I halved four plays on Monday, so pretty much a wash to start the new week. June has been very productive overall, however, and I’d love to bang out a big finish and get to perhaps +20 units for the month. My current special includes a huge guarantee, so if you’re a fairly serious player (and not an action junkie as I’m not high volume) get in touch with me via email at cokin@cox.net and I’ll explain how everything works.


Hey, a free play winner on Monday as the analysis on the Yankees/Blue Jays was on the nose and this time so was the result. I’m going the square route (as opposed to square root, I guess) tonight on the comp selection. Note that I have already played this myself, so obviously this one will also be on my personal card.

06/24  04:10 PM   MLB   (971) OAKLAND ATHLETICS  (972) NEW YORK METS

Take: (971) OAKLAND ATHLETICS -136

It’s always fun to scope an underdog that has a load of value and knowingly smile when it connects. But the money spends just the same when it’s a play that’s dominant on the numbers and plays out just like it’s supposed to. I’ll look for that to be the case tonight as the Athletics open a series with the Mets.

First, there’s just an overwhelming edge on the team data favoring Oakland. The A’s are the most complete team in the game and it’s really difficult to find any weaknesses. That clearly can’t be said for the Mets. I like the future for this team as they could well have the best staff in the entire game before too long. But for the time being, the Mets have to hope their pitching is on and that what can be a moribund offense does enough to give them a shot at winning.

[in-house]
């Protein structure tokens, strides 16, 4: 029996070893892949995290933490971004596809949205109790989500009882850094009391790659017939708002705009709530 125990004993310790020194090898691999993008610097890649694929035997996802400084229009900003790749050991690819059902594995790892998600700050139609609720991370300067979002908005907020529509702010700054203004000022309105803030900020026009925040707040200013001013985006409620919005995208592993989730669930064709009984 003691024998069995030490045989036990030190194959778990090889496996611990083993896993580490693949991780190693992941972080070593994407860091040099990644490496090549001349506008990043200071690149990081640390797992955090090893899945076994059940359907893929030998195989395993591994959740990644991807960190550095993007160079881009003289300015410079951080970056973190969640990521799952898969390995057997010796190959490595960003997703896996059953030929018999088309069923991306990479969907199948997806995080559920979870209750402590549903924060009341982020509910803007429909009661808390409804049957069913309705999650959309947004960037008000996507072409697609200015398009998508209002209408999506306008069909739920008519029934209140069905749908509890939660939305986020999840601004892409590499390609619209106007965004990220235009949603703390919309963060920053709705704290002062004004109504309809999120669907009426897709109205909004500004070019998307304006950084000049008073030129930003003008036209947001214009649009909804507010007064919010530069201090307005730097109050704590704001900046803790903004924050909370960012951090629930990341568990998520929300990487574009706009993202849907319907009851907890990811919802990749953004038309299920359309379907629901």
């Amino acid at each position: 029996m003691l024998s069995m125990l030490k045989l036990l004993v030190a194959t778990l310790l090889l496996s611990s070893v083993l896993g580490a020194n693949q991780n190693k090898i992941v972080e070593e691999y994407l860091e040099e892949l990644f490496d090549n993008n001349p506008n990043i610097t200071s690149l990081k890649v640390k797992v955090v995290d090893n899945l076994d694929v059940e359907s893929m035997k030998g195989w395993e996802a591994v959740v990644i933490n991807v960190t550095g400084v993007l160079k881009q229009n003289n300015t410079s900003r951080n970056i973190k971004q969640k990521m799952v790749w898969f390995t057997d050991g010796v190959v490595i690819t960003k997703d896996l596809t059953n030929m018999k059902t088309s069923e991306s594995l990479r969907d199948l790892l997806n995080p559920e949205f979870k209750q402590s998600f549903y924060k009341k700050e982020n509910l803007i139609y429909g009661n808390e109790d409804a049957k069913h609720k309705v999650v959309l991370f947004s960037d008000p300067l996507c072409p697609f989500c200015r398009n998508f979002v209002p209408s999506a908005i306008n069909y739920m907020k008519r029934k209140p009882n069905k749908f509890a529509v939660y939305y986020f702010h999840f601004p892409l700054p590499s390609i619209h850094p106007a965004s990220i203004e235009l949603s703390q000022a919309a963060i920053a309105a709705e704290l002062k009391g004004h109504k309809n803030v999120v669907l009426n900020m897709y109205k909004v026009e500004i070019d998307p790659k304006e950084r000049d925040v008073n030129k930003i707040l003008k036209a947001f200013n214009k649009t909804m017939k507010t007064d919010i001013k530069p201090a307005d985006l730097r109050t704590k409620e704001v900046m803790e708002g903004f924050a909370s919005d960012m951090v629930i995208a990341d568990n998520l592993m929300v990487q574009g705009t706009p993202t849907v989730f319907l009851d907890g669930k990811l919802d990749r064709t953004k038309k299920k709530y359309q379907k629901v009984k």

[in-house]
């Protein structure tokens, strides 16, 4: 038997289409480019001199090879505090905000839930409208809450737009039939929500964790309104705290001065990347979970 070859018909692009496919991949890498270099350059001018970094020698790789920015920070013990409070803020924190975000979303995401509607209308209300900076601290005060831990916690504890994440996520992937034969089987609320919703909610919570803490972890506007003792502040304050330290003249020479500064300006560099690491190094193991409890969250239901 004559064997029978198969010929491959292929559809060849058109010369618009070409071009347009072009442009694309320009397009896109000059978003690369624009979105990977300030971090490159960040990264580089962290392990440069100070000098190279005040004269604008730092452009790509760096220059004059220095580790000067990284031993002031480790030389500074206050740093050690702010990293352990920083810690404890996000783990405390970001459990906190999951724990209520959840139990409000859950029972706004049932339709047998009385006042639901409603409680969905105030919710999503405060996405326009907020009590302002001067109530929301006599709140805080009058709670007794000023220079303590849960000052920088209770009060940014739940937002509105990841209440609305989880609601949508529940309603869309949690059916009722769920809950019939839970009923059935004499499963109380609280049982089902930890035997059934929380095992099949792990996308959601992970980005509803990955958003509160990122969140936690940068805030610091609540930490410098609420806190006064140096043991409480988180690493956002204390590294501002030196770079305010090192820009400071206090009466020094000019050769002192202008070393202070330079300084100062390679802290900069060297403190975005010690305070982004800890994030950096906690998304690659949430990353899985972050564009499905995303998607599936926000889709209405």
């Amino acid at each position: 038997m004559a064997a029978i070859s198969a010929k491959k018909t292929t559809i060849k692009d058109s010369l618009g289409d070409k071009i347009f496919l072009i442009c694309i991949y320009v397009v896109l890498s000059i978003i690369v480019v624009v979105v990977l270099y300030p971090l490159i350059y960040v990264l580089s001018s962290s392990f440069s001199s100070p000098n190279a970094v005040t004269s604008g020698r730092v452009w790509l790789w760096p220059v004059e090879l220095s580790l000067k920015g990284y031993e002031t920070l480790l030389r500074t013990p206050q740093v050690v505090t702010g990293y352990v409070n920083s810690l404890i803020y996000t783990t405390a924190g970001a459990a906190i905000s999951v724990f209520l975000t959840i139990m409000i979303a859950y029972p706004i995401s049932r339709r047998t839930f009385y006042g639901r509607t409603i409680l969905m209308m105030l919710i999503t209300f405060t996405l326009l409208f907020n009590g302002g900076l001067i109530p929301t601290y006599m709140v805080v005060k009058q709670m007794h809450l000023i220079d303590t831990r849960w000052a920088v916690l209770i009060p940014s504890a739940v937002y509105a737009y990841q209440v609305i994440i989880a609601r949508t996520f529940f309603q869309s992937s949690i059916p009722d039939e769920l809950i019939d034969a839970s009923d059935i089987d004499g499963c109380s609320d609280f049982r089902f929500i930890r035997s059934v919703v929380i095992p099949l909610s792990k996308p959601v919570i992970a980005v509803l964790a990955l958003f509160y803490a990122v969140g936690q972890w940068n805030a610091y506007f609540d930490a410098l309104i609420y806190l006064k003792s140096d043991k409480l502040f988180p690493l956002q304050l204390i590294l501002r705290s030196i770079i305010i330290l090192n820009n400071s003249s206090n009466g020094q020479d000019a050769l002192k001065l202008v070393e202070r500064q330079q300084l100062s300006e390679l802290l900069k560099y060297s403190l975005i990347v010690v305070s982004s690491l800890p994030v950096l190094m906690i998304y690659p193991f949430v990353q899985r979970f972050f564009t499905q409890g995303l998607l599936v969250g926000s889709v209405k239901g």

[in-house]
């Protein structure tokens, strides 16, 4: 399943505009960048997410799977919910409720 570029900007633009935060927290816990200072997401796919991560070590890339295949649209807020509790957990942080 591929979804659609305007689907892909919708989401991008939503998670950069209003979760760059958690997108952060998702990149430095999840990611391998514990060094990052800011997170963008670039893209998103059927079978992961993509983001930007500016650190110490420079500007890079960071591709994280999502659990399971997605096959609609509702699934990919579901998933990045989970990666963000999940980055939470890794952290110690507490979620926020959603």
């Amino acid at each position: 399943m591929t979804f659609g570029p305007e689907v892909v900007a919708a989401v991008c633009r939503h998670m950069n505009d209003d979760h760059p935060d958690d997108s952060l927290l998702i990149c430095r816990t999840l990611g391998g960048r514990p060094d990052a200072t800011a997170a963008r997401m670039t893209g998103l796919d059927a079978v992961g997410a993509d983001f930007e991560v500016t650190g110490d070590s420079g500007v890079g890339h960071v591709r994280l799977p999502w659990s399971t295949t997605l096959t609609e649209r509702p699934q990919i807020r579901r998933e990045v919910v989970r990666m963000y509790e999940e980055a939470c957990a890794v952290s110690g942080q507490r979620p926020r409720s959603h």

Bartolo Colon is no snap to beat, as the pudgy veteran has proven he doesn’t have to be a physical specimen to produce impressive results. He’s definitely amusing, but the old pro can still get it to home plate in a hurry and there are few pitchers in the game with more consistently impressive command. The A’s will have their work cut out for them tonight at Citi trying to get the best of Colon.

But Colon will need to be at his best to win tonight, and that won’t be easy against this A’s lineup. Colon also comes out as the decided runner-up as far as the pitching matchup goes. That’s not a knock on Colon, merely an observation that indicates how well Scott Kazmir is throwing for Oakland.

Kazmir is a win machine. Going back to the end of last season, his team is now 15-2 when he takes the mound, and that’s no fluke. Kazmir has some superb numbers beyond the obvious and there’s no one in the game making that cash register ring better than Kazmir these days.

I did have a little concern regarding Kazmir going back a couple of starts. His two-seam velocity had declined a couple of ticks and not coincidentally, so had his swing and miss rate. Kazmir alleviated any concerns with his most recent outing, as he rocked right back to the 92-93 velocity and actually touched 95+ in the process. So any thoughts that there might be some fatigue setting in were summarily erased and it appears that all systems are go with the soon to be All-Star southpaw.

Another aspect that needs to be mentioned as it applies tonight is just how pathetic the Mets offense has been when facing lefties at home. They’re producing an ultra-meager 2.04 runs per nine innings at home vs. portsiders, and they’re facing one of the best around tonight.

Oakland at close to 7/5 odds is definitely not a bargain. There are no discounts when looking to back baseball’s best team. But be that as it may, they look like the right side in this duel, and I’m willing to back the A’s to get another win tonight.